In two double-blind trials on people over 60, PS improved measures of mood, including “the winter blues,” as well as anxiety, irritability and sociability. Human and animal studies suggest PS is not changing transmitter levels, but instead increasing the sensitivity of their receptors in the nerve cell membranes. British professor David Benton is internationally recognized for his research on brain function. In 2001 his team published a double-blind trial that demonstrated PS can benefit young, healthy people. University students in their early twenties received PS or a placebo for 10 days, then were made to do challenging arithmetic in their heads without the aid of calculators. Those students who had reported a tendency to become anxious reported improved mood and self-confidence from taking PS.

More recently (2007), in another double-blind trial young, healthy golfers were tested for their driving accuracy after taking PS (or a placebo) for six weeks. Statistical analysis of the 20 drives by each subject determined that their accuracy was improved from taking PS. Many of them reported more calmness while on the course, after six weeks on 200 mg per day of PS.

Studies with PS for Children
The orthomolecule PS is safe for children. I worked with two physicians to assess PS in children. This research began after two grandmothers separately told me they gave PS to their grand kids and noticed that the kids’ attention and behavior seemed to improve. Under medical supervision and with parents’ informed consent, we studied 31 children aged 3–19 years in two separate studies.

Each child received PS at 200 or 300 mg per day, depending on body size, for up to four months. Out of the total 31 children who received PS, 28 showed marked improvement. Attention, concentration, learning, and behavior all improved. PS seemed to improve their academic performance, and benefited depression and anxiety in many of the children.

These were not double-blind trials, but the benefits apparent to these children’s parents, grandparents, and the medical professionals in our studies resemble what PS accomplished in the DB trials on adults.

PS is a Safe and Effective Brain Tune-up
PS is present not only in our brains but in all our cells, tissues, and organs. It is irreplaceable for our brain cells to make energy. It is important for the nerve cells to stay connected, and essential for at least nine transmitters to act normally on their receptors. Altogether, these activities of PS translate into wholebrain effects that help explain the impressive benefits seen in the DB trials.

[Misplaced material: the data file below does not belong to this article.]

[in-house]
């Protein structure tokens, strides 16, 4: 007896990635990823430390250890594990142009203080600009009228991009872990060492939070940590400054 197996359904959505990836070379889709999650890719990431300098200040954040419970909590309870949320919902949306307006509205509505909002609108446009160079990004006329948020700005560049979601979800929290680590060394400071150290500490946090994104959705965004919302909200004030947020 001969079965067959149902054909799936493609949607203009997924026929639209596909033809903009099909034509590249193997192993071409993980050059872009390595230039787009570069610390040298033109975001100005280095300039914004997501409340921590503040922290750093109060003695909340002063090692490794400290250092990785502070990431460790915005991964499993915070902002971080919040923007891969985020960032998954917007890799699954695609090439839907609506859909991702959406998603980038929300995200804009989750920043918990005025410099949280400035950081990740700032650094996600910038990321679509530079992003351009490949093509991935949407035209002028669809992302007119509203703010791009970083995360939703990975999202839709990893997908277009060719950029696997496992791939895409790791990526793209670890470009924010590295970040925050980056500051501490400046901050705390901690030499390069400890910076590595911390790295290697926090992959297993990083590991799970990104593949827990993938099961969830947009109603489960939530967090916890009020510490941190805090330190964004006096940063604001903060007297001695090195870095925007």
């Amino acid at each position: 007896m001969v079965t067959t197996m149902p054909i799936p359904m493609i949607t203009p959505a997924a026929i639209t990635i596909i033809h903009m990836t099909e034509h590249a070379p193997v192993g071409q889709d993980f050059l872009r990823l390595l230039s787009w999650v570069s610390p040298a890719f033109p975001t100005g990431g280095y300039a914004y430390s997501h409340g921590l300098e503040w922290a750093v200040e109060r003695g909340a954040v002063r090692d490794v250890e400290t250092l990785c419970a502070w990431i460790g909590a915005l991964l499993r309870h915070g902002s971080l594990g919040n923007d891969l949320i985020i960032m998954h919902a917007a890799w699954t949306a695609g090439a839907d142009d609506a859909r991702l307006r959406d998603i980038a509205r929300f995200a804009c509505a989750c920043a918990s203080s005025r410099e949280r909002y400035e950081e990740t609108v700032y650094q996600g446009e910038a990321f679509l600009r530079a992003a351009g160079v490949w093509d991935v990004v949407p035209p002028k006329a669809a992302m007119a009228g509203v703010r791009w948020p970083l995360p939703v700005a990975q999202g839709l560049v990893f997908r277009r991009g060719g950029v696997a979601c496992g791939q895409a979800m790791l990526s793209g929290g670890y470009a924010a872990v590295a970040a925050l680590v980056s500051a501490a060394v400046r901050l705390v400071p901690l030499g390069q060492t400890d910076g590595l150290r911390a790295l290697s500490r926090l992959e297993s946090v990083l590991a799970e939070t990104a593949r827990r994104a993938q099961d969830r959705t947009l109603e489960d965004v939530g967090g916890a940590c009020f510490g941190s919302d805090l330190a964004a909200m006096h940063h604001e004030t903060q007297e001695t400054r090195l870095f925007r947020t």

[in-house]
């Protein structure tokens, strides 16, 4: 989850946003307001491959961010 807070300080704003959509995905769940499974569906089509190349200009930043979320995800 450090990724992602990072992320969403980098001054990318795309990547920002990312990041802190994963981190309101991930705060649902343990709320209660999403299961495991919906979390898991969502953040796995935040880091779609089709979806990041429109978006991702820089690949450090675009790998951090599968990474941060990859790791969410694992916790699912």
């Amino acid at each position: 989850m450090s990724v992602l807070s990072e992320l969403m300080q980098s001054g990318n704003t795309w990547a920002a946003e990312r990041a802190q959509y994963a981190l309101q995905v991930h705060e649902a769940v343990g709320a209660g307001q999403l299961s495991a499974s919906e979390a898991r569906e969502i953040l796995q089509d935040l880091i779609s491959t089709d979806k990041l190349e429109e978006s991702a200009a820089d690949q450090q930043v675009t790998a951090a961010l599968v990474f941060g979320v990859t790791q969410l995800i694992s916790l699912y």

It is now known the human brain does produce new nerve cells, and can make new circuits under the influence of growth factors. The phenomenon is called brain plasticity. In animal experiments PS partially conserves the brain receptors for nerve growth factor (NGF), against age-related losses. This support for brain plasticity is consistent with the clinical brain revitalization effects of PS.

With its virtually perfect safety record and well-documented brain benefits, taking PS is a valuable option for people worried about their declining memory, or simply for those wanting a mental tune-up. PS is safe to take along with other clinically proven brain nutrients, or even pharmaceuticals. For the individual wanting the best results, paying close attention to diet, getting physical exercise, and keeping the brain busy (“use it or lose it”)—all are important in order to ensure the most benefit from PS.

How to Take PS for Best Results
A good way to get going on PS is to pre-load at 200–300 mg per day for the first month. This is the dosage range used in the trials. Most people experience benefit at this level within three weeks to three months. Some adults and children will take longer to experience benefit. Once improvement kicks in, the higher intake can be continued for further benefit, or reduced to as low as 100 mg per day.

In summary, the large body of clinical and experimental data available on PS encourages confidence that it will be a worthwhile investment for those who decide to take it. PS is intrinsic to a wide range of processes vital to life in general and to brain functioning in particular. The thousands of studies on PS predict it should be a premier brain nutrient, and the extensive double-blind clinical testing confirms its practical benefits. From birth to old age, everyone stands to gain from supplementing his or her diet with this vital lipid.

    Further Information
  1. 1. Kidd PM, 2007. PS (PhosphatidylSerine), Nature’s Brain Booster for Memory,
  2. Mood and Stress (82 scientific references). Contact This email address is being protected from spambots. You need JavaScript enabled to view it..
  3. 2. Phospholipids educational Web site,
  4. 3. Crook TH and others, 1991. Neurology 41, 644. 4. Crook TH and others, 1992. Psychopharmacology Bulletin 28, 61.

Doctor Parris Kidd

Dr. Kidd has been a contributing editor and science advisor to Total Health magazine since 1996. His columns include interviews with Dr. Andrew Weil, cancer treatment pioneers Drs. Nick Gonzalez and Linda Isaacs, Dr. Dharma Khalsa, Dr. Barrie Tan, and environmentalist Erin Brockovich. Other columns such as Why You Should Take Vitamins became instant classics. Dr. Parris Kidd’s website provides detailed information on his professional reviews, seminars, books and other career accomplishments.